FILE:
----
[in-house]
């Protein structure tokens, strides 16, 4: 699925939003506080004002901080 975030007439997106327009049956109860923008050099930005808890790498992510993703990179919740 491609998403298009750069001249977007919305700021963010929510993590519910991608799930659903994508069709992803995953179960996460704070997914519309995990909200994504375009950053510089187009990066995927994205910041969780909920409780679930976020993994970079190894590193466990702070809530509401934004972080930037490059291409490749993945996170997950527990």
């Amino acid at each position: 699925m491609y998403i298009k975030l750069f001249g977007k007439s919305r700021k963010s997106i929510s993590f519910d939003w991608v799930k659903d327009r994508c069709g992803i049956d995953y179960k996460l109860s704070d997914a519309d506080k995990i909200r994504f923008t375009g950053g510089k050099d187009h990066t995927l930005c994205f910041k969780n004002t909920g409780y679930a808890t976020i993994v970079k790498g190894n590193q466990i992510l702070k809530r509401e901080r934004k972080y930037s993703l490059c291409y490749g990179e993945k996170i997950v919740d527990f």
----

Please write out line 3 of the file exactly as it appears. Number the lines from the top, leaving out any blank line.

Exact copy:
């Amino acid at each position: 699925m491609y998403i298009k975030l750069f001249g977007k007439s919305r700021k963010s997106i929510s993590f519910d939003w991608v799930k659903d327009r994508c069709g992803i049956d995953y179960k996460l109860s704070d997914a519309d506080k995990i909200r994504f923008t375009g950053g510089k050099d187009h990066t995927l930005c994205f910041k969780n004002t909920g409780y679930a808890t976020i993994v970079k790498g190894n590193q466990i992510l702070k809530r509401e901080r934004k972080y930037s993703l490059c291409y490749g990179e993945k996170i997950v919740d527990f």